Youth board to assist City Council
City governments are not generally known for representing the voice of city youth, but a recent proposal approved by the Durham City Council may help change that. At its Sept. 16 meeting, the council voted 7-0 to approve the creation of a Durham Youth Commission.
The role of the commission, which will be comprised of 30 minors, will be to advise and assist local elected officials on problems facing youth today. The board will also help young people apply for grants from the city.
"I strongly support a youth commission," said City Council member Howard Clement. "Young people are the leadership of tomorrow, and we need to integrate them. They will get to learn how to operate a city government, and they need to know why things are the way they are."
The Durham Youth Commission was proposed by Teenagers Politically Active, a local nonprofit organization devoted to social change to benefit Durham youth. TPA was created in January 2001 by 18-year-old Durham resident DeWarren Langley, currently a senior at Jordan High School.
Langley first got the idea for TPA on a spring 2000 group trip to Washington, D.C., to speak to North Carolina representatives. The trip was sponsored by the Duke-Durham Partners for Youth program.
Later in the year, Langley attended a City Council meeting where city leaders proposed a juvenile curfew. The proposal received staunch support from the audience, and despite being the only minor at the meeting, Langley stood up and voiced his opposition.
"Instead of a curfew, I thought the city could offer constructive things for teenagers, like a place for students to hang out during the week and more job opportunities. There are not a lot of jobs for young people in Durham, and money is very important to teenagers," Langley said.
With Langley's help, the curfew law was repealed on the basis of unconstitutionality the next month. Inspired by those events, Langley decided it was finally time to create TPA.
Langley now hopes the commission could help the city confront some of the biggest issues facing youth today. He cited examples such as the prevalence of gangs and drugs and the lack of employment opportunities.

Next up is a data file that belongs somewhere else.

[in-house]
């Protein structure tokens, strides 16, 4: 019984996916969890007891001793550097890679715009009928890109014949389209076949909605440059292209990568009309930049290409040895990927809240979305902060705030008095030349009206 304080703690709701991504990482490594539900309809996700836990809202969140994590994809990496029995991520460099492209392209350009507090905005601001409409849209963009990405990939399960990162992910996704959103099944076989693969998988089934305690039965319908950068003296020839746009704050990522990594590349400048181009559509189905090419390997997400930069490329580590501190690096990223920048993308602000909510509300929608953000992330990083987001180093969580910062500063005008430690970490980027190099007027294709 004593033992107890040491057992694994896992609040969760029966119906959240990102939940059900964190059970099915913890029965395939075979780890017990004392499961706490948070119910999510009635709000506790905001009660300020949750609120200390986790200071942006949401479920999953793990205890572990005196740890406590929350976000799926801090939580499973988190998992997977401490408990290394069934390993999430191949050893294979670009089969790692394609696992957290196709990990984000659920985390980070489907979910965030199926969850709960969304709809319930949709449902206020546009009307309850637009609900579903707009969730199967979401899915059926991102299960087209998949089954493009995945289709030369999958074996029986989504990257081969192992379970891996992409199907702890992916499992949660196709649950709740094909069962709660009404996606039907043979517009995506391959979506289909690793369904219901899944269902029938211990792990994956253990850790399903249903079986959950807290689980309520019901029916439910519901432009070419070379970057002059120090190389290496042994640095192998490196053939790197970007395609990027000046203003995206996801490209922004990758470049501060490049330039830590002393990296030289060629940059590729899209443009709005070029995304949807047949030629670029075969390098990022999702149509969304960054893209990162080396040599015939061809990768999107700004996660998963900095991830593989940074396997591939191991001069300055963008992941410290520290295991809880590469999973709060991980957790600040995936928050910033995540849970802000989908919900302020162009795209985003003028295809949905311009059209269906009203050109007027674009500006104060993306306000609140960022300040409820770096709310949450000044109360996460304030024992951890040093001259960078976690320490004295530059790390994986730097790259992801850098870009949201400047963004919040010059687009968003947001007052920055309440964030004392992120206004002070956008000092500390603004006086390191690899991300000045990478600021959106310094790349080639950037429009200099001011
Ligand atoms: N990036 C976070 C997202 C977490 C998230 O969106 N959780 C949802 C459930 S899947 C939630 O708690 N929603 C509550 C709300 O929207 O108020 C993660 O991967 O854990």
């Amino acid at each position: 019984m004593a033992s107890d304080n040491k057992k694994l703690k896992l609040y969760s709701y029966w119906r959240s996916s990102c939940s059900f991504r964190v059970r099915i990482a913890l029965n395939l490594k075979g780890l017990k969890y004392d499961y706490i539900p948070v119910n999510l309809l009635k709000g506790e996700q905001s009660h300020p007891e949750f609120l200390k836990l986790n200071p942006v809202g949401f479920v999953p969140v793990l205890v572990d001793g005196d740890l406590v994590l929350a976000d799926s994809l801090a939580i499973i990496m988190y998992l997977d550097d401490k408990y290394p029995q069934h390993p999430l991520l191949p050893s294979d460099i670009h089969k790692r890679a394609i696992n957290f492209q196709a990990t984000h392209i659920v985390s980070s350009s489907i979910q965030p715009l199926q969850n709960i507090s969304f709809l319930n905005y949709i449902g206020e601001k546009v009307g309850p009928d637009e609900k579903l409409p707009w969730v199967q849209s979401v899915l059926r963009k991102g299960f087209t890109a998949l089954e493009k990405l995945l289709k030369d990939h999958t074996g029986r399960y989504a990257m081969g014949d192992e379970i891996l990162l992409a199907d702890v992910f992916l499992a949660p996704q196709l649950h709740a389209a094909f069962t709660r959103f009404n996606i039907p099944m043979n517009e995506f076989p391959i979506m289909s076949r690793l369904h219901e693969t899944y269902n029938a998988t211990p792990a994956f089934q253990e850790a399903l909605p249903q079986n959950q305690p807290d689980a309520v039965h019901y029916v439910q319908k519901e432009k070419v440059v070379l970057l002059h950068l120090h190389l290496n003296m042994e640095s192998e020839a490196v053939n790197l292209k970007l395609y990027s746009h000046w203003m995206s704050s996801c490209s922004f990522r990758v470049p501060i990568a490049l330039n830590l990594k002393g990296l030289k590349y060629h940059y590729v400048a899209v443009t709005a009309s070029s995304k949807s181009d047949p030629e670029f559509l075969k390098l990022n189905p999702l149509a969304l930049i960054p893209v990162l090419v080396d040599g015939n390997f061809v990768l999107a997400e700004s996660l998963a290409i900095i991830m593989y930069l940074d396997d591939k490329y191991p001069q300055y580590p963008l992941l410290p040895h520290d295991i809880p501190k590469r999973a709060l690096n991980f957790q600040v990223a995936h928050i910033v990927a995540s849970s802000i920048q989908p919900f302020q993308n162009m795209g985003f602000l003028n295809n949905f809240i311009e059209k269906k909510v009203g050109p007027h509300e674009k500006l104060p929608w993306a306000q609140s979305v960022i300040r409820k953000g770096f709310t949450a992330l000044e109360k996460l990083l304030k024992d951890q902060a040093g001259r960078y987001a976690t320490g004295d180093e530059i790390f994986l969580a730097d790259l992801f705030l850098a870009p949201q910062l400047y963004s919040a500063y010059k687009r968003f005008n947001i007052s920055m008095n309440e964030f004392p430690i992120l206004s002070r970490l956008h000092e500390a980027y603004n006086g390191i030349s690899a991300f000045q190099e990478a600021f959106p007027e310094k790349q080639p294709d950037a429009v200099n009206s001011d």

The goal of the commission is not only to give Durham teenagers the opportunity to work with city officials, but also to offer those officials the perspective of some of the younger members of the community.
"I'm 51 years old," said Mayor Pro Tem Lewis Cheek. "I don't know very much about what's going on with teenagers today. Hopefully the commission will be a good source of information for me [and the other members of the council]."
Approval by the City Council is only the first step, however. The DYC will go before the Durham County Board of Commissioners for a vote sometime in October.
The Durham Board of Education, the third governing body that the commission would assist, has yet to set a date for discussing the proposal. Langley said the school board, with its direct impact on teenagers' education, has given "the least amount of support, although it is perhaps the most vital [of the three bodies]."
Langley said TPA had originally planned to apply for a grant from the Civic Education Consortium, but because the City Council did not approve the commission until Sept. 16, the group did not have time to meet the Sept. 20 grant deadline.
A similar commission in Hampton, Va., receives city funding, including an annual $30,000 for a grant program, Hampton Youth Coordinator Alyica Washington said. Because of budget shortfalls in North Carolina, however, Langley said immediate funding from the City Council for the youth commission is unlikely, but he hopes it can win approval at budget hearings next summer.at budget hearings next summer.